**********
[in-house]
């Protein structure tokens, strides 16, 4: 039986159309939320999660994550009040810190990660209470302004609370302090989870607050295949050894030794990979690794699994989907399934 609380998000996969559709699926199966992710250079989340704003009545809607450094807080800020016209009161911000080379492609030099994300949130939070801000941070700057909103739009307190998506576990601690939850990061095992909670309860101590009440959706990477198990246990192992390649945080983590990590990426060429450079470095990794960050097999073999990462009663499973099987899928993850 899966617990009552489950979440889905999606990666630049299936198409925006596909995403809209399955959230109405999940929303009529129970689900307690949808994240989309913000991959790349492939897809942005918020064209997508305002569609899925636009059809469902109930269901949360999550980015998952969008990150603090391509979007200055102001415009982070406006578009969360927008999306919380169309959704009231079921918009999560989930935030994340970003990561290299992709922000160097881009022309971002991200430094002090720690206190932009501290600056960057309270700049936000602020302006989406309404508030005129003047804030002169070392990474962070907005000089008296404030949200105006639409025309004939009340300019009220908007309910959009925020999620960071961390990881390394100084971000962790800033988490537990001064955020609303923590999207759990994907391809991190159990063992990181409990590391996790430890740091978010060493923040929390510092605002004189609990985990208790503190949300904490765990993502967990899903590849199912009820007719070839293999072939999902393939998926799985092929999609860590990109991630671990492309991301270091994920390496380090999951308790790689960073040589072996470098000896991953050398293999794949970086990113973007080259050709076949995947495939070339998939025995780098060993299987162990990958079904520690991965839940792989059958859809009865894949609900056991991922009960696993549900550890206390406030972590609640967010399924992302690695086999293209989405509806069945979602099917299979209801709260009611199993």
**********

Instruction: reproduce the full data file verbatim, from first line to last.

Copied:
[in-house]
């Protein structure tokens, strides 16, 4: 039986159309939320999660994550009040810190990660209470302004609370302090989870607050295949050894030794990979690794699994989907399934 609380998000996969559709699926199966992710250079989340704003009545809607450094807080800020016209009161911000080379492609030099994300949130939070801000941070700057909103739009307190998506576990601690939850990061095992909670309860101590009440959706990477198990246990192992390649945080983590990590990426060429450079470095990794960050097999073999990462009663499973099987899928993850 899966617990009552489950979440889905999606990666630049299936198409925006596909995403809209399955959230109405999940929303009529129970689900307690949808994240989309913000991959790349492939897809942005918020064209997508305002569609899925636009059809469902109930269901949360999550980015998952969008990150603090391509979007200055102001415009982070406006578009969360927008999306919380169309959704009231079921918009999560989930935030994340970003990561290299992709922000160097881009022309971002991200430094002090720690206190932009501290600056960057309270700049936000602020302006989406309404508030005129003047804030002169070392990474962070907005000089008296404030949200105006639409025309004939009340300019009220908007309910959009925020999620960071961390990881390394100084971000962790800033988490537990001064955020609303923590999207759990994907391809991190159990063992990181409990590391996790430890740091978010060493923040929390510092605002004189609990985990208790503190949300904490765990993502967990899903590849199912009820007719070839293999072939999902393939998926799985092929999609860590990109991630671990492309991301270091994920390496380090999951308790790689960073040589072996470098000896991953050398293999794949970086990113973007080259050709076949995947495939070339998939025995780098060993299987162990990958079904520690991965839940792989059958859809009865894949609900056991991922009960696993549900550890206390406030972590609640967010399924992302690695086999293209989405509806069945979602099917299979209801709260009611199993």